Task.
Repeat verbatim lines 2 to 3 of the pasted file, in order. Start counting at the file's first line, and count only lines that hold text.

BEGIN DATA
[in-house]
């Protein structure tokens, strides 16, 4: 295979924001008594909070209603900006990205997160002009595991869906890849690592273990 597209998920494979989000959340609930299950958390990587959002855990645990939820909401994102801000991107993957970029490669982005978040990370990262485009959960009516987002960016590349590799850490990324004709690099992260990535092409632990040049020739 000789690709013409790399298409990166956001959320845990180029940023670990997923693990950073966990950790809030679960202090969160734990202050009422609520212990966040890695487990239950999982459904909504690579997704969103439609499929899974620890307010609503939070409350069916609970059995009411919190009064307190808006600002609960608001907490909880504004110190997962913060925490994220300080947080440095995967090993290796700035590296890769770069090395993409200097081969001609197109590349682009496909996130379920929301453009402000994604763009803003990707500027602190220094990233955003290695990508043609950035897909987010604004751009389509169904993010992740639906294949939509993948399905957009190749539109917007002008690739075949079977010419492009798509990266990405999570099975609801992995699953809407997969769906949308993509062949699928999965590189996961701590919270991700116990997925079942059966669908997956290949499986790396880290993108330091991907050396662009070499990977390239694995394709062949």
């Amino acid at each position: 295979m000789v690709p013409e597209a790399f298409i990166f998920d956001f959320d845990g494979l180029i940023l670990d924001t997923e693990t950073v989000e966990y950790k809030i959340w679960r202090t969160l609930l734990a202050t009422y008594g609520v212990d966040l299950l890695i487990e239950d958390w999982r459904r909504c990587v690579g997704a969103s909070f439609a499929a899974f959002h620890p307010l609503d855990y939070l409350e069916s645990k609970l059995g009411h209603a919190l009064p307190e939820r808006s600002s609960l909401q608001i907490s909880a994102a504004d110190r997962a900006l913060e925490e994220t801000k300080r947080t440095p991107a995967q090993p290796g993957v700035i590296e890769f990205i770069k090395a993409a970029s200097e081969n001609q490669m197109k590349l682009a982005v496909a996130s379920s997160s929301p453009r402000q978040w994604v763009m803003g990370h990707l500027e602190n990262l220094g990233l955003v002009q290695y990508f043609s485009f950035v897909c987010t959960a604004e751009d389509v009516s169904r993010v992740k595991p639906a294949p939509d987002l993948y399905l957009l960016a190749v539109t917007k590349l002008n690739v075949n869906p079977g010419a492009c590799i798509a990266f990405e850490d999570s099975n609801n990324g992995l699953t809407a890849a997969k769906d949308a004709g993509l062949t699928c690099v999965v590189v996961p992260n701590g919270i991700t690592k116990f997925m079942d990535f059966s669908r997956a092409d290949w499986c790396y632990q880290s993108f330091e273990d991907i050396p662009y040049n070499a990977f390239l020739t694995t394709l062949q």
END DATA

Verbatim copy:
């Protein structure tokens, strides 16, 4: 295979924001008594909070209603900006990205997160002009595991869906890849690592273990 597209998920494979989000959340609930299950958390990587959002855990645990939820909401994102801000991107993957970029490669982005978040990370990262485009959960009516987002960016590349590799850490990324004709690099992260990535092409632990040049020739 000789690709013409790399298409990166956001959320845990180029940023670990997923693990950073966990950790809030679960202090969160734990202050009422609520212990966040890695487990239950999982459904909504690579997704969103439609499929899974620890307010609503939070409350069916609970059995009411919190009064307190808006600002609960608001907490909880504004110190997962913060925490994220300080947080440095995967090993290796700035590296890769770069090395993409200097081969001609197109590349682009496909996130379920929301453009402000994604763009803003990707500027602190220094990233955003290695990508043609950035897909987010604004751009389509169904993010992740639906294949939509993948399905957009190749539109917007002008690739075949079977010419492009798509990266990405999570099975609801992995699953809407997969769906949308993509062949699928999965590189996961701590919270991700116990997925079942059966669908997956290949499986790396880290993108330091991907050396662009070499990977390239694995394709062949």
């Amino acid at each position: 295979m000789v690709p013409e597209a790399f298409i990166f998920d956001f959320d845990g494979l180029i940023l670990d924001t997923e693990t950073v989000e966990y950790k809030i959340w679960r202090t969160l609930l734990a202050t009422y008594g609520v212990d966040l299950l890695i487990e239950d958390w999982r459904r909504c990587v690579g997704a969103s909070f439609a499929a899974f959002h620890p307010l609503d855990y939070l409350e069916s645990k609970l059995g009411h209603a919190l009064p307190e939820r808006s600002s609960l909401q608001i907490s909880a994102a504004d110190r997962a900006l913060e925490e994220t801000k300080r947080t440095p991107a995967q090993p290796g993957v700035i590296e890769f990205i770069k090395a993409a970029s200097e081969n001609q490669m197109k590349l682009a982005v496909a996130s379920s997160s929301p453009r402000q978040w994604v763009m803003g990370h990707l500027e602190n990262l220094g990233l955003v002009q290695y990508f043609s485009f950035v897909c987010t959960a604004e751009d389509v009516s169904r993010v992740k595991p639906a294949p939509d987002l993948y399905l957009l960016a190749v539109t917007k590349l002008n690739v075949n869906p079977g010419a492009c590799i798509a990266f990405e850490d999570s099975n609801n990324g992995l699953t809407a890849a997969k769906d949308a004709g993509l062949t699928c690099v999965v590189v996961p992260n701590g919270i991700t690592k116990f997925m079942d990535f059966s669908r997956a092409d290949w499986c790396y632990q880290s993108f330091e273990d991907i050396p662009y040049n070499a990977f390239l020739t694995t394709l062949q």